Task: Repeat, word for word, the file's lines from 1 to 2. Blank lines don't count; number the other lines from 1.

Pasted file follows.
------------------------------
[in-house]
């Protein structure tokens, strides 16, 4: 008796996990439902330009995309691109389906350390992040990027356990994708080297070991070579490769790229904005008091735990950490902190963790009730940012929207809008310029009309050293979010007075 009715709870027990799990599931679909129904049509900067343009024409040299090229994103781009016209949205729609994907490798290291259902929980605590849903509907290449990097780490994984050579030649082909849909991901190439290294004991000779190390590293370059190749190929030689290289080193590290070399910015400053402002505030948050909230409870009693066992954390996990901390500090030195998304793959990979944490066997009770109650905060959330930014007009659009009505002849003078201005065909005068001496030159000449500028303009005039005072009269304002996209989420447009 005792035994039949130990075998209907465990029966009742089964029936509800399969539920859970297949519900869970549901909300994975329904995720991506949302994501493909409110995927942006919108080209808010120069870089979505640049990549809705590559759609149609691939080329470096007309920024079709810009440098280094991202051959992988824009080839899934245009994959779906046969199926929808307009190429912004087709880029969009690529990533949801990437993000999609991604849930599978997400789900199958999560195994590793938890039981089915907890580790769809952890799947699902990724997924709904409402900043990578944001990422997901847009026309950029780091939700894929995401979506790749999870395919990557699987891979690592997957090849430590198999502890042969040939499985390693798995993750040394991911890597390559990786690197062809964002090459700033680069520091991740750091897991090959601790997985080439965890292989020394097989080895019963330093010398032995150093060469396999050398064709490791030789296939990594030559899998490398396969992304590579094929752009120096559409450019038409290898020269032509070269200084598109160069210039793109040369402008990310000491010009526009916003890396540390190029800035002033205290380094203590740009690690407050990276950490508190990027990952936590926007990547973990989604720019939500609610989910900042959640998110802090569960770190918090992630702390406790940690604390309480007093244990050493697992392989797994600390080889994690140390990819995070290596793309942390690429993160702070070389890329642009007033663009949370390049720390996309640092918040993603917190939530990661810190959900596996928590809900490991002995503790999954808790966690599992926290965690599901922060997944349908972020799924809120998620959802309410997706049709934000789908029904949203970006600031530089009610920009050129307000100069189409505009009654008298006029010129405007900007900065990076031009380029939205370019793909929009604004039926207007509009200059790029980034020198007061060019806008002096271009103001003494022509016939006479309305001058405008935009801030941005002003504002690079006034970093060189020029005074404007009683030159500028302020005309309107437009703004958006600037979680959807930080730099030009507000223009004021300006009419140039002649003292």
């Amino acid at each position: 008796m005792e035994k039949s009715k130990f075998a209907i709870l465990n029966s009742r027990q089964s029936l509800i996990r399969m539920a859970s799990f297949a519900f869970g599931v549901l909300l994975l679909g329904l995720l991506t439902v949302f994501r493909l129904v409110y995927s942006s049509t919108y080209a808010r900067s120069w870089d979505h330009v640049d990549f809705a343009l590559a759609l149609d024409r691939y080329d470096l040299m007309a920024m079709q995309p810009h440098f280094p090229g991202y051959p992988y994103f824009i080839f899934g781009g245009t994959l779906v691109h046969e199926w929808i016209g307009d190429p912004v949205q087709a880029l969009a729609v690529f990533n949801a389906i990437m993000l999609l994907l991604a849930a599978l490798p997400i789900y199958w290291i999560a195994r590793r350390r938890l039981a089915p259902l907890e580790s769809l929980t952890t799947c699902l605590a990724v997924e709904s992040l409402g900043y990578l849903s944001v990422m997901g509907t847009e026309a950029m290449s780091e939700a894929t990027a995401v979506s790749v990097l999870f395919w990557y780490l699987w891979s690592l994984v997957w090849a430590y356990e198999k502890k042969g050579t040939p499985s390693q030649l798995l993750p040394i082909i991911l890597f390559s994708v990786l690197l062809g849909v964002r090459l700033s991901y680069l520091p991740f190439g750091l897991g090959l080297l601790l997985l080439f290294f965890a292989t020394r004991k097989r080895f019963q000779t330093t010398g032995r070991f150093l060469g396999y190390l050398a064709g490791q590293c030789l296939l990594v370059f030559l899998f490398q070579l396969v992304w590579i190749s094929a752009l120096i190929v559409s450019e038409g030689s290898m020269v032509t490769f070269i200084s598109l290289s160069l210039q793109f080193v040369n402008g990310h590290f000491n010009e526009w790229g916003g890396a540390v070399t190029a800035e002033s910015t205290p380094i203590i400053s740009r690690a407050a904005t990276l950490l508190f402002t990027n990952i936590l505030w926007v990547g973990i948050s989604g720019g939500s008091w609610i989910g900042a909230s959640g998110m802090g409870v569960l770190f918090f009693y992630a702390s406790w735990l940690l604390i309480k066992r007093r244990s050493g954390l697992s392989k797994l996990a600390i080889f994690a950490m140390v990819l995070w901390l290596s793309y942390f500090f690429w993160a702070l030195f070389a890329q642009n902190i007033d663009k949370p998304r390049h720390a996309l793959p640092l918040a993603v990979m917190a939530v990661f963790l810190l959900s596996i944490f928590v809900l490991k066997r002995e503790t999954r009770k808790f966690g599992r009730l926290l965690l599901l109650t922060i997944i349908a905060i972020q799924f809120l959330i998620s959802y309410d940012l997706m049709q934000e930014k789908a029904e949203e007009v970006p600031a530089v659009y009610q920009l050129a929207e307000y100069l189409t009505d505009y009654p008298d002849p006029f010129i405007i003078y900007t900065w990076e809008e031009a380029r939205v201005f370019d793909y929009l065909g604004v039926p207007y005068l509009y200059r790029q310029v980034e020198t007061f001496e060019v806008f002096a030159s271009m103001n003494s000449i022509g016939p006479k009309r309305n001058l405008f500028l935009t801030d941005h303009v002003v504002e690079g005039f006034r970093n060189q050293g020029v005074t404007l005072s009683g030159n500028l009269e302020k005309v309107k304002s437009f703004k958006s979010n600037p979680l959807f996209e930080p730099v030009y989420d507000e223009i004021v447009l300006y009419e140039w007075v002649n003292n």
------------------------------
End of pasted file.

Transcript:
[in-house]
């Protein structure tokens, strides 16, 4: 008796996990439902330009995309691109389906350390992040990027356990994708080297070991070579490769790229904005008091735990950490902190963790009730940012929207809008310029009309050293979010007075 009715709870027990799990599931679909129904049509900067343009024409040299090229994103781009016209949205729609994907490798290291259902929980605590849903509907290449990097780490994984050579030649082909849909991901190439290294004991000779190390590293370059190749190929030689290289080193590290070399910015400053402002505030948050909230409870009693066992954390996990901390500090030195998304793959990979944490066997009770109650905060959330930014007009659009009505002849003078201005065909005068001496030159000449500028303009005039005072009269304002996209989420447009 005792035994039949130990075998209907465990029966009742089964029936509800399969539920859970297949519900869970549901909300994975329904995720991506949302994501493909409110995927942006919108080209808010120069870089979505640049990549809705590559759609149609691939080329470096007309920024079709810009440098280094991202051959992988824009080839899934245009994959779906046969199926929808307009190429912004087709880029969009690529990533949801990437993000999609991604849930599978997400789900199958999560195994590793938890039981089915907890580790769809952890799947699902990724997924709904409402900043990578944001990422997901847009026309950029780091939700894929995401979506790749999870395919990557699987891979690592997957090849430590198999502890042969040939499985390693798995993750040394991911890597390559990786690197062809964002090459700033680069520091991740750091897991090959601790997985080439965890292989020394097989080895019963330093010398032995150093060469396999050398064709490791030789296939990594030559899998490398396969992304590579094929752009120096559409450019038409290898020269032509070269200084598109160069210039793109040369402008990310000491010009526009916003890396540390190029800035002033205290380094203590740009690690407050990276950490508190990027990952936590926007990547973990989604720019939500609610989910900042959640998110802090569960770190918090992630702390406790940690604390309480007093244990050493697992392989797994600390080889994690140390990819995070290596793309942390690429993160702070070389890329642009007033663009949370390049720390996309640092918040993603917190939530990661810190959900596996928590809900490991002995503790999954808790966690599992926290965690599901922060997944349908972020799924809120998620959802309410997706049709934000789908029904949203970006600031530089009610920009050129307000100069189409505009009654008298006029010129405007900007900065990076031009380029939205370019793909929009604004039926207007509009200059790029980034020198007061060019806008002096271009103001003494022509016939006479309305001058405008935009801030941005002003504002690079006034970093060189020029005074404007009683030159500028302020005309309107437009703004958006600037979680959807930080730099030009507000223009004021300006009419140039002649003292």